Farming without soil: Young farmers see opportunity

15 May, 2022 - 00:05 0 Views
Farming without soil: Young farmers see opportunity Mr Phathisani Vundla explains the hydroponics system at this year’s edition of the ZITF in Bulawayo

The Sunday News

Judith Phiri, Features Reporter 

GROWING UP, Phathisani Vundla (28) never entertained the idea of venturing into crop agriculture.

He loathed the hard labour associated with land tilling and dirt from the soil. 

He grew up knowing that one needs land, fertile soil and suitable climatic conditions to grow crops but he admits it was before he was exposed to other farming techniques.

Now Vundla is using hydroponics to grow vegetables such as lettuce and other horticultural crops on a backyard in Sizinda and he is living off the produce.


Phathisani Vundla demonstrates how the electical conduct (EC) meter works

“l always had the idea that for you to farm you need space and a farm but hydroponics opened my eyes to another way of farming.

I’m actually utilising the small backyard space that l have and making a living out of it in a short space of time.

The market is good as most people want organic foods.

There is always a market for healthy foods and something new,” he said.

Hydroponics is the practice of growing plants in nutrient solutions without the use of soil while it has the advantage of conserving water because it is recirculated and reused.

Hydroponics is the latest in the line of advanced farming techniques.

It involves growing plants, vegetables and fruits in water that is mixed with solutions containing all the nutrients required for the development of a plant in the absence of soil or sunlight.

Vundla attended a hydroponics training programme in Harare last year in November, with five other people from Bulawayo.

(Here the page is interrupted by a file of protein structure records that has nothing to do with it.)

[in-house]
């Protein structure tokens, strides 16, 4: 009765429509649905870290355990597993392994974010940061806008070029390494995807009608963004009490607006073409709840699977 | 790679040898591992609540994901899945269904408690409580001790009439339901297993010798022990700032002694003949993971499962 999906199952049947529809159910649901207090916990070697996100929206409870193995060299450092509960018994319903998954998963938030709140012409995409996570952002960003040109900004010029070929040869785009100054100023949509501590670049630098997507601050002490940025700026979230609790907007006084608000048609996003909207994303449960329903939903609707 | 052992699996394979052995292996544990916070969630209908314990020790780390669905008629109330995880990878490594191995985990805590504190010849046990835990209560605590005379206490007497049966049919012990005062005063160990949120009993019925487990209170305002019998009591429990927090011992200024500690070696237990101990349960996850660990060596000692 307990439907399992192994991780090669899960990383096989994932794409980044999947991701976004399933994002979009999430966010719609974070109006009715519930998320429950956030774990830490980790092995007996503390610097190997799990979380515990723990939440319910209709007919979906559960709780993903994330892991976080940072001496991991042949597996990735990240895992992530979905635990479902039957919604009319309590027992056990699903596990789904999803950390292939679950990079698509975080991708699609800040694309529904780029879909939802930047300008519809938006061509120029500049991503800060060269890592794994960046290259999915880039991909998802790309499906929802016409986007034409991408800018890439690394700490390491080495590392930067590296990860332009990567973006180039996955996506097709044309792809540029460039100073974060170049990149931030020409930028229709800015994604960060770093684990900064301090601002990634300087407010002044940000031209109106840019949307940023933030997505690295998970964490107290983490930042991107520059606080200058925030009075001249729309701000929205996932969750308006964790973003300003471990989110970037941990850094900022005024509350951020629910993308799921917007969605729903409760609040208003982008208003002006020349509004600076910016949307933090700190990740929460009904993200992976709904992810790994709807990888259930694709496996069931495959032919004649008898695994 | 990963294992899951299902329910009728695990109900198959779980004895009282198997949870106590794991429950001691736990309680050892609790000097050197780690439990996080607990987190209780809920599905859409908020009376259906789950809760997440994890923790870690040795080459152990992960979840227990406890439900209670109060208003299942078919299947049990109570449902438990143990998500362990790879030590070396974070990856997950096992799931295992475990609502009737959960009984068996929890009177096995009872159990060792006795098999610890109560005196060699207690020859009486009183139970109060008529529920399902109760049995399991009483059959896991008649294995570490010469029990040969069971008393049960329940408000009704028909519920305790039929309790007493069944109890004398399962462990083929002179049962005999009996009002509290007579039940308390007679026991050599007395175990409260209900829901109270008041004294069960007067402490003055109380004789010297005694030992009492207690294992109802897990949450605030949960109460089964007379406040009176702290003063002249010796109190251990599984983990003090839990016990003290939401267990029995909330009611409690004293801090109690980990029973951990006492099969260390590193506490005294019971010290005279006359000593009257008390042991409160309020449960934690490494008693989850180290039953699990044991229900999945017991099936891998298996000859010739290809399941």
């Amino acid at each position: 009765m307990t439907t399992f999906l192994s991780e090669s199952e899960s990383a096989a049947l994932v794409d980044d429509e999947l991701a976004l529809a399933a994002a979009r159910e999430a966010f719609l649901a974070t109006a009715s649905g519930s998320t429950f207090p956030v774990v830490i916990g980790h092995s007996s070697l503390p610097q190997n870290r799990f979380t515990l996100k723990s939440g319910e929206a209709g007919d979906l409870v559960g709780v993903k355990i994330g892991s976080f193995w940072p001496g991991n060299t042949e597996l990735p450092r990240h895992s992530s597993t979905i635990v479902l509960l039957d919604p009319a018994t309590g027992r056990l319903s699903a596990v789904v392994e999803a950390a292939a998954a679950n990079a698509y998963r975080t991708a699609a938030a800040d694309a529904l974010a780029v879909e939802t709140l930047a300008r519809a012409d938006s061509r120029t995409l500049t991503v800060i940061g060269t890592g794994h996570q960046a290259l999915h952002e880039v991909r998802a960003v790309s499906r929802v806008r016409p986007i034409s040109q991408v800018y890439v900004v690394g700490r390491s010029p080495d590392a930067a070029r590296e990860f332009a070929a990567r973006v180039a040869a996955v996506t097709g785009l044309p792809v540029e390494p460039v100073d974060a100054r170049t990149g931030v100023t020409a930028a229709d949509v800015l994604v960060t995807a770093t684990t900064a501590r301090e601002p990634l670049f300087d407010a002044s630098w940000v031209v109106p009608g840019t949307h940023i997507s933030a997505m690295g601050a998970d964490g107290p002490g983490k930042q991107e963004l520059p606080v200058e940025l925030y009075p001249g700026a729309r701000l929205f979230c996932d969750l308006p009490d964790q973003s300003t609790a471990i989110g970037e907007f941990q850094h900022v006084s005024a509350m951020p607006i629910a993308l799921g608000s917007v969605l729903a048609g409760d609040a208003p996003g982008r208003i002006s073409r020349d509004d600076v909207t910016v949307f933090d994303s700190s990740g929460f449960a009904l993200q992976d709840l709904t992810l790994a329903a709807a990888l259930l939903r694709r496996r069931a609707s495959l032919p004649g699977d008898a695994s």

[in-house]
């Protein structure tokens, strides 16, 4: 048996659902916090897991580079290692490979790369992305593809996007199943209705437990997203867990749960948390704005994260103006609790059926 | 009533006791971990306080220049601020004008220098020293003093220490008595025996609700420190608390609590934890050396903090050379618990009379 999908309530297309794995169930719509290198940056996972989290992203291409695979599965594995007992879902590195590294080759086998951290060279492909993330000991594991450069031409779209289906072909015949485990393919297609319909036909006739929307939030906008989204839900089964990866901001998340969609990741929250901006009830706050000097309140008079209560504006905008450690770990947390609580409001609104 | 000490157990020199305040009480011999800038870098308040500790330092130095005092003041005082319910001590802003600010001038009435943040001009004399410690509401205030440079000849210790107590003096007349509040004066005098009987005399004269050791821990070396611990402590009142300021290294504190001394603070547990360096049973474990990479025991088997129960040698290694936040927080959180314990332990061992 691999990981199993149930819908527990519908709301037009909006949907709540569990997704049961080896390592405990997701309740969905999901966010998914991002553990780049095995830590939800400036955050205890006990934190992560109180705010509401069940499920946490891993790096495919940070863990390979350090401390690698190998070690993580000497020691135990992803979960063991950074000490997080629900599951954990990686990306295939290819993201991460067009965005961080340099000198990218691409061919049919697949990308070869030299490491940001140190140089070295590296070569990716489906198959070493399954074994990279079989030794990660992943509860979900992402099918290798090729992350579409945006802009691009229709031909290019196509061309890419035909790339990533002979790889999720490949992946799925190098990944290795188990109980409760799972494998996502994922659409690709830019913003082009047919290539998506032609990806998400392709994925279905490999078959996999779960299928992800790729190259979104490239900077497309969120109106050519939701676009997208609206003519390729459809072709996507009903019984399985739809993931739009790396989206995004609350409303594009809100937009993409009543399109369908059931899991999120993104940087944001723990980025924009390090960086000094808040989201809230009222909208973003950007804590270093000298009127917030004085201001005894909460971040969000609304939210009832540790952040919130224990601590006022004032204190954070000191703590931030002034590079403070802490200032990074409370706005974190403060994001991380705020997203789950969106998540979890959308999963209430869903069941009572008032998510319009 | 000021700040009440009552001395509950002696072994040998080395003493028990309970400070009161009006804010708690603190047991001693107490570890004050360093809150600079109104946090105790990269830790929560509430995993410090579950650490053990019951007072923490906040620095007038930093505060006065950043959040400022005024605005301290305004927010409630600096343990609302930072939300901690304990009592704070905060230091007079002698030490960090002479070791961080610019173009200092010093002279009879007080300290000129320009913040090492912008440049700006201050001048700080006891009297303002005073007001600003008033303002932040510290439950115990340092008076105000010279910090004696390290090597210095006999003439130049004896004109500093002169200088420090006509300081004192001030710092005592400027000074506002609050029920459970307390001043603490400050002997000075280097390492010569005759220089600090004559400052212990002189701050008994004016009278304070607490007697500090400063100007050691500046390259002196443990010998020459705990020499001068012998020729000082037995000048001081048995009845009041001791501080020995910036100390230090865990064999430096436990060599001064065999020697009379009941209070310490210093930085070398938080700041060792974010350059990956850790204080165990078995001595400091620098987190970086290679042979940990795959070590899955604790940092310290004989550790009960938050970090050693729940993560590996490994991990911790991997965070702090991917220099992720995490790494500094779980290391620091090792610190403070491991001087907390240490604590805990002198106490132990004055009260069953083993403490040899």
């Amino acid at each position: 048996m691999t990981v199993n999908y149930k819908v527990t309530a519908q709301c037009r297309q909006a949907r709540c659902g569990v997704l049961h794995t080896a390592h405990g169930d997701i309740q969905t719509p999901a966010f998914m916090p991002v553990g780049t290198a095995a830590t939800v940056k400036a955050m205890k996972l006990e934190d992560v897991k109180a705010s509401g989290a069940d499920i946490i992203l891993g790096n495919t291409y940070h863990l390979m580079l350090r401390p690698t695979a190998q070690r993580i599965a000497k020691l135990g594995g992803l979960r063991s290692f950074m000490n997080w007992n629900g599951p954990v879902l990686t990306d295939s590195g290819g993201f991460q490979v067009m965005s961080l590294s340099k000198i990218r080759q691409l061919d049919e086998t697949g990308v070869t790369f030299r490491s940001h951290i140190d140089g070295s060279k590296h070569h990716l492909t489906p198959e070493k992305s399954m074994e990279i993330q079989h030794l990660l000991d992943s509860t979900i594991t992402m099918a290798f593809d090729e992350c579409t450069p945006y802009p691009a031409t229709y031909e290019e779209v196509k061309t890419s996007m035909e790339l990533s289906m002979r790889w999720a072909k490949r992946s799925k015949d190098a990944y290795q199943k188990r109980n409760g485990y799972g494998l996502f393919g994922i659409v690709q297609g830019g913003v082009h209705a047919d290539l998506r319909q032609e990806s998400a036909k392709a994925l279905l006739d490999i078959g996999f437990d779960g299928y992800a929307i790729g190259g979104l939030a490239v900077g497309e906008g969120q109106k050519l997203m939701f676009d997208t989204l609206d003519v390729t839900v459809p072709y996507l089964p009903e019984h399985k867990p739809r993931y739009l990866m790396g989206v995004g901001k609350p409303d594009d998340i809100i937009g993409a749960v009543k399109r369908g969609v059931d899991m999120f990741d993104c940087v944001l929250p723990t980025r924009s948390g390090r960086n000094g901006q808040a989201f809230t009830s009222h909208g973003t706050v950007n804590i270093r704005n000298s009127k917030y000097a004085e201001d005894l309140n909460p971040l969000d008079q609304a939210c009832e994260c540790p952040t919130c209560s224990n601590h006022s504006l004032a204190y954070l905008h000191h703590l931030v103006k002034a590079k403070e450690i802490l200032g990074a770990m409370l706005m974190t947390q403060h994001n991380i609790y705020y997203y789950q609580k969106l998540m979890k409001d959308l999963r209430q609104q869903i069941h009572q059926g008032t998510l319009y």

“I make about US$400 a month from my 416-plant system per harvest and a harvest can range from four to six weeks,” said Vundla as he showed some of his lettuce crop.

With the money he acquired from poultry farming, he channeled his profits to get an A-frame structure to do hydroponics.

Despite limited space in his backyard, and the shortage of water in most urban areas in Zimbabwe, Vundla runs a thriving hydroponic farm. 

“Hydroponics farming is highly profitable.

It is an example of high yield on a small piece of land in any season or weather condition.

The hydroponics vegetables are highly nutritious and balanced in fibres, minerals, and vitamins.

Phathisani Vundla holds one of the cups used in hydroponics farming

It is the first method of doing soil-less farming/cultivation,” he explained. 

Vundla said the method comes with a lot of benefits that include being an ecofriendly and smart way of farming. 

 “We are maximising space in order to get volumes in small spaces and products from hydroponics are very healthy.

This is because we are using purely organic materials, we are not using any artificial nutrients.

We make our own nutrients by using rabbit droppings, chicken droppings, moringa, maize hair, banana leaves and peels among others.

We mix these for thermal composting and the residue produced is the one we then use for cropping,” added Vundla.

Demonstrating how it’s done, he took a bucket of key ingredients which had fermented for over two days and he separated the liquid from the ingredients and put it in water. 

“So, each and every crop has its own electrical conduct (EC) of the plant so we have to check it.

Our EC meter will tell us if it’s conducive to add it (nutrients liquid) into our system.